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Norwegian word of the day: Pant

Frazer Norwell
Frazer Norwell - [email protected]
Norwegian word of the day: Pant
Norwegian word of the day. Photo by Francesco Ungaro on Unsplash and Nicolas Raymond/FlickR

This Norwegian false friend has a different meaning to its English counterpart but is nonetheless crucial for life in Norway.

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What is pant

Pant has nothing to do with trousers, underpants or being hopelessly out of breath. In English, it refers to money paid as a security for something. The English translation would be a refundable deposit or security. 

In Norwegian, a pantebrev (mortgage deed) is a document which means a mortgage has been taken out against it. You can also pay money in pant as security against other kinds of debts. 

While mortgages and loans can set people back millions, pant also applies to more minor and mundane purchases. When buying recyclable bottles and cans, you will be required to pay a pant fee. 

This pant is separate from the price, meaning that if a drink costs 20 kroner, you will likely pay between 2 and 3 kroner extra for the pant

You get pant back by recycling bottles at panteautomater (bottle and can recycling stations), which can be found in almost all Norwegian supermarkets. The money is paid out by the machine in the form of a receipt, which you can hand in at the checkout for cash or have it deducted from the cost of your food shopping. Some recycling stations will also allow you to donate the money to charity too.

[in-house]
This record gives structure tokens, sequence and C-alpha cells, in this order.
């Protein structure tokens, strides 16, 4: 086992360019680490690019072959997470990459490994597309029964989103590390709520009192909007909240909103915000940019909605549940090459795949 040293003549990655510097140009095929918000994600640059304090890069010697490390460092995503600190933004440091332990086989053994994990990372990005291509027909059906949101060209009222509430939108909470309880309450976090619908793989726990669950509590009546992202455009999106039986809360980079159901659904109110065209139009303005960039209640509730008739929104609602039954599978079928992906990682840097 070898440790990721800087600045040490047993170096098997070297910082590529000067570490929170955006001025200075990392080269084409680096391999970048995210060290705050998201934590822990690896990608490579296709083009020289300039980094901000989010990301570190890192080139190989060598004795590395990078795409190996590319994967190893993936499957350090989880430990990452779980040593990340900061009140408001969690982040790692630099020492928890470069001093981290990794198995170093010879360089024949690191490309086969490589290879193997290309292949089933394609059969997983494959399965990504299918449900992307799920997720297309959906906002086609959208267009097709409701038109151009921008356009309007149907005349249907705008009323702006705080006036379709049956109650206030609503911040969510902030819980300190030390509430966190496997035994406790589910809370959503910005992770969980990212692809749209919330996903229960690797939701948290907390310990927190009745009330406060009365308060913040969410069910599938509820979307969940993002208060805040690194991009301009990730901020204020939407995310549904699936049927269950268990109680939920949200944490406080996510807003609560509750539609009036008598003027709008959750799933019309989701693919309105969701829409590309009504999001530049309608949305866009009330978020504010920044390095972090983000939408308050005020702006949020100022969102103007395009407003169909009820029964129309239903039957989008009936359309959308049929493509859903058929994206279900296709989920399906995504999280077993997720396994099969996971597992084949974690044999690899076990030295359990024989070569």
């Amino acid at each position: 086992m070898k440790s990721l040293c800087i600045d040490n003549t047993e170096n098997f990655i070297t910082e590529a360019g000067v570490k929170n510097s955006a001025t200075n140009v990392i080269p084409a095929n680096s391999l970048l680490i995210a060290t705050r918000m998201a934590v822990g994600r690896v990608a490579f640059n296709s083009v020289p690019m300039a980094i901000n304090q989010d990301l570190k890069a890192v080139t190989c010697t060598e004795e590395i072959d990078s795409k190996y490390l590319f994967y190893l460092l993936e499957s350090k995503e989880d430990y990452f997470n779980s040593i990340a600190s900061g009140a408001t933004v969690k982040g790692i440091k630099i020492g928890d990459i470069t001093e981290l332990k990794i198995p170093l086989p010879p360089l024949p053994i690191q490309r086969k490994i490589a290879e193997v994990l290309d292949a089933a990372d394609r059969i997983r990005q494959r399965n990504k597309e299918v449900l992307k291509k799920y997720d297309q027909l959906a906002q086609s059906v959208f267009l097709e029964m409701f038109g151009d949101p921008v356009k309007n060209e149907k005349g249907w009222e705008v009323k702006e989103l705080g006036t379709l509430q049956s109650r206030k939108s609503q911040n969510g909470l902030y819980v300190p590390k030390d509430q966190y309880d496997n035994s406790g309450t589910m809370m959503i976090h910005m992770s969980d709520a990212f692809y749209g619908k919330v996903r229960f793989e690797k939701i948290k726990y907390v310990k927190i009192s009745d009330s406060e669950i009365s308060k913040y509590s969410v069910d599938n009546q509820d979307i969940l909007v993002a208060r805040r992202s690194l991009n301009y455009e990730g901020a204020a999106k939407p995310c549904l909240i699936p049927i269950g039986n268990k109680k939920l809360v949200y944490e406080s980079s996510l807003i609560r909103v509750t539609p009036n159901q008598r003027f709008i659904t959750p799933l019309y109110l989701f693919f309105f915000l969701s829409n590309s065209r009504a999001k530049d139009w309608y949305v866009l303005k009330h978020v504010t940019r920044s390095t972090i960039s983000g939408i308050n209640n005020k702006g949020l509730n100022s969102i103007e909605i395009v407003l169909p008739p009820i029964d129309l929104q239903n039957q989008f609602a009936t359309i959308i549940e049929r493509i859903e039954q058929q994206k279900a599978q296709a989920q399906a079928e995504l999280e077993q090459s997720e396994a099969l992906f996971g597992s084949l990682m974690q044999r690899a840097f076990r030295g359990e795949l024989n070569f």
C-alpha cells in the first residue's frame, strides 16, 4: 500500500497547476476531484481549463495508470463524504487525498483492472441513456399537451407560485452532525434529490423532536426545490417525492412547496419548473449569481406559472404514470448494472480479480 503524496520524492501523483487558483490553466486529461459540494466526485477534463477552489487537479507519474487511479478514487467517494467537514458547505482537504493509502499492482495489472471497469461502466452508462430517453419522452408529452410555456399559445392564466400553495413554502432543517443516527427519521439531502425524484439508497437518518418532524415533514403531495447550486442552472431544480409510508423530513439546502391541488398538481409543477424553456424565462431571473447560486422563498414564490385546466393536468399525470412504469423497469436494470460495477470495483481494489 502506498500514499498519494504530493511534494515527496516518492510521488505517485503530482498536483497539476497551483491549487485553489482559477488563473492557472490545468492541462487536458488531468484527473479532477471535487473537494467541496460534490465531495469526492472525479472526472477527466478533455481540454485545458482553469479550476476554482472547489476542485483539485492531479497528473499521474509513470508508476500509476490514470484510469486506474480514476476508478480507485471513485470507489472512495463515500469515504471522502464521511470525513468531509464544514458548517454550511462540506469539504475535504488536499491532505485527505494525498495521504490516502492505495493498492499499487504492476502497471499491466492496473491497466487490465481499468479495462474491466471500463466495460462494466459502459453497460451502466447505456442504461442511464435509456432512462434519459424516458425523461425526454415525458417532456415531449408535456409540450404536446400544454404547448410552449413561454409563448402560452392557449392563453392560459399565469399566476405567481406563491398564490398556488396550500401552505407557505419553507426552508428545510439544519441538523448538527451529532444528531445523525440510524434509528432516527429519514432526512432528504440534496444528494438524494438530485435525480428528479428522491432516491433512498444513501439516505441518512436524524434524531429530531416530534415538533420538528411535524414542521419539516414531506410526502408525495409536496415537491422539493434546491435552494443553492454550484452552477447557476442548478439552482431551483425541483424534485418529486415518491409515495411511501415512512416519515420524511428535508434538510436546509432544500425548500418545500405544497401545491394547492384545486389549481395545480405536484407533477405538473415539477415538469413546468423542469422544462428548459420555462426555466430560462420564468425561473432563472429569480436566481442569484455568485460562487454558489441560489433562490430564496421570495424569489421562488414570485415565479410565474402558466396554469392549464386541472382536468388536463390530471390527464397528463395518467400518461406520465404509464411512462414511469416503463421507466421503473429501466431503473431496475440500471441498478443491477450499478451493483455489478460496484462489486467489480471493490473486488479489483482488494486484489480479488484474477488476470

Why do I need to know this? 

Bottle recycling in Norway goes back to 1902 when returning bottles to the breweries for the equivalent of 4 kroner. The scheme was later adapted to apply to mineral water. Norway’s wine monopoly would also implement its own scheme, but it ended in 2001. 

In May 1999, the pant flaskepant system as we know it today was introduced by Infinitum (formerly Norsk Resirk A/S). 

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The verb å pante means to hand something in and get money in return, but usually, it refers simply to the act of recycling bottles. You can also use pant to talk about other similar recycling schemes, for example, at music festivals, which might charge a pant fee for their plastic or paper cups, which is returned if you bring them for recycling.

Vi har så mange tomflasker hjemme etter festen på fredag. Jeg går på butikken og panter de.

We have so many empty bottles at home after the party on Friday. I’m going to the store to cash them in.

Jeg pantet flasker for 100 kroner i går.

I got 100 kroner from returning bottles yesterday. 

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